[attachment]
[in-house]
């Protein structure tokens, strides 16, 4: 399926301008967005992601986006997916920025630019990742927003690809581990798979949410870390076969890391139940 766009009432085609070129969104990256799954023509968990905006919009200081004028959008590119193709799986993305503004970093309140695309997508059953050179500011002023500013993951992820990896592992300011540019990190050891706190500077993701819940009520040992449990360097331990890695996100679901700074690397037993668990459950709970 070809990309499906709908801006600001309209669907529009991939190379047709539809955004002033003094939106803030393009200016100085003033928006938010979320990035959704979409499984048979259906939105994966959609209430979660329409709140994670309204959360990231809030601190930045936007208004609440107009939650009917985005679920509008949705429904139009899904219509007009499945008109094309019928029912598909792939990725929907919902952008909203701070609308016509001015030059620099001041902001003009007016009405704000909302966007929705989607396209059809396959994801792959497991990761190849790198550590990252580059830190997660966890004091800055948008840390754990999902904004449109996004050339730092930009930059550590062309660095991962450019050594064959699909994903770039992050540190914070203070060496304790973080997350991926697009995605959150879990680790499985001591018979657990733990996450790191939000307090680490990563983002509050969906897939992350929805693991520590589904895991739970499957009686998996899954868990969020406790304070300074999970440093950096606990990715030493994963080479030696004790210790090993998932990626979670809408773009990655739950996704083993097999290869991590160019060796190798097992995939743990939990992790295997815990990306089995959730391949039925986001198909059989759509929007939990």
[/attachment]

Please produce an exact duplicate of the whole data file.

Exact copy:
[in-house]
């Protein structure tokens, strides 16, 4: 399926301008967005992601986006997916920025630019990742927003690809581990798979949410870390076969890391139940 766009009432085609070129969104990256799954023509968990905006919009200081004028959008590119193709799986993305503004970093309140695309997508059953050179500011002023500013993951992820990896592992300011540019990190050891706190500077993701819940009520040992449990360097331990890695996100679901700074690397037993668990459950709970 070809990309499906709908801006600001309209669907529009991939190379047709539809955004002033003094939106803030393009200016100085003033928006938010979320990035959704979409499984048979259906939105994966959609209430979660329409709140994670309204959360990231809030601190930045936007208004609440107009939650009917985005679920509008949705429904139009899904219509007009499945008109094309019928029912598909792939990725929907919902952008909203701070609308016509001015030059620099001041902001003009007016009405704000909302966007929705989607396209059809396959994801792959497991990761190849790198550590990252580059830190997660966890004091800055948008840390754990999902904004449109996004050339730092930009930059550590062309660095991962450019050594064959699909994903770039992050540190914070203070060496304790973080997350991926697009995605959150879990680790499985001591018979657990733990996450790191939000307090680490990563983002509050969906897939992350929805693991520590589904895991739970499957009686998996899954868990969020406790304070300074999970440093950096606990990715030493994963080479030696004790210790090993998932990626979670809408773009990655739950996704083993097999290869991590160019060796190798097992995939743990939990992790295997815990990306089995959730391949039925986001198909059989759509929007939990």